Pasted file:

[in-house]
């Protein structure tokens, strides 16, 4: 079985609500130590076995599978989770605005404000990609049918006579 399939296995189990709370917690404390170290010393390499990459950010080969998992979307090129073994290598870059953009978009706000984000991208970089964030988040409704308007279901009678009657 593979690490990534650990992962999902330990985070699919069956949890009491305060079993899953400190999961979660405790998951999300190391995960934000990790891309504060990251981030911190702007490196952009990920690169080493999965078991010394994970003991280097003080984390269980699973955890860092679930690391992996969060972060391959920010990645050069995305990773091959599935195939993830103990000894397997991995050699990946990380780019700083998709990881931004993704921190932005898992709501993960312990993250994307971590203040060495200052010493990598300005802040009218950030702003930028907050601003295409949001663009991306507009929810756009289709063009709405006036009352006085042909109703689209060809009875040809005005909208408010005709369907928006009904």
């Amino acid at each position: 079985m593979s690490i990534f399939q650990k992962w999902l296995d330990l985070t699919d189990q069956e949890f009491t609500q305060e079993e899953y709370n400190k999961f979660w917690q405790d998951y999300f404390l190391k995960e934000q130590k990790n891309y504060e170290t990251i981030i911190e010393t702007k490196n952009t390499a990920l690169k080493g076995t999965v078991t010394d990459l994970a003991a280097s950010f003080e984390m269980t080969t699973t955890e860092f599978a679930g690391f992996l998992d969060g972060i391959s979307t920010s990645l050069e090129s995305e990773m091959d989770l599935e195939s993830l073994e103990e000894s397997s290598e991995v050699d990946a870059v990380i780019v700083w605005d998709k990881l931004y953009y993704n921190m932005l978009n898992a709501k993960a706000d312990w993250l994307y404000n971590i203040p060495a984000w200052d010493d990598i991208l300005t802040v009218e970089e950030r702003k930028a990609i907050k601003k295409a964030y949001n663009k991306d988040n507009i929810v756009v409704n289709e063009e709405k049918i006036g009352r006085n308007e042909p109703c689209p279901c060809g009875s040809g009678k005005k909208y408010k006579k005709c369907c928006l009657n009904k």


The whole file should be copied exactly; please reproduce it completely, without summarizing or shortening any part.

[in-house]
């Protein structure tokens, strides 16, 4: 079985609500130590076995599978989770605005404000990609049918006579 399939296995189990709370917690404390170290010393390499990459950010080969998992979307090129073994290598870059953009978009706000984000991208970089964030988040409704308007279901009678009657 593979690490990534650990992962999902330990985070699919069956949890009491305060079993899953400190999961979660405790998951999300190391995960934000990790891309504060990251981030911190702007490196952009990920690169080493999965078991010394994970003991280097003080984390269980699973955890860092679930690391992996969060972060391959920010990645050069995305990773091959599935195939993830103990000894397997991995050699990946990380780019700083998709990881931004993704921190932005898992709501993960312990993250994307971590203040060495200052010493990598300005802040009218950030702003930028907050601003295409949001663009991306507009929810756009289709063009709405006036009352006085042909109703689209060809009875040809005005909208408010005709369907928006009904």
């Amino acid at each position: 079985m593979s690490i990534f399939q650990k992962w999902l296995d330990l985070t699919d189990q069956e949890f009491t609500q305060e079993e899953y709370n400190k999961f979660w917690q405790d998951y999300f404390l190391k995960e934000q130590k990790n891309y504060e170290t990251i981030i911190e010393t702007k490196n952009t390499a990920l690169k080493g076995t999965v078991t010394d990459l994970a003991a280097s950010f003080e984390m269980t080969t699973t955890e860092f599978a679930g690391f992996l998992d969060g972060i391959s979307t920010s990645l050069e090129s995305e990773m091959d989770l599935e195939s993830l073994e103990e000894s397997s290598e991995v050699d990946a870059v990380i780019v700083w605005d998709k990881l931004y953009y993704n921190m932005l978009n898992a709501k993960a706000d312990w993250l994307y404000n971590i203040p060495a984000w200052d010493d990598i991208l300005t802040v009218e970089e950030r702003k930028a990609i907050k601003k295409a964030y949001n663009k991306d988040n507009i929810v756009v409704n289709e063009e709405k049918i006036g009352r006085n308007e042909p109703c689209p279901c060809g009875s040809g009678k005005k909208y408010k006579k005709c369907c928006l009657n009904k």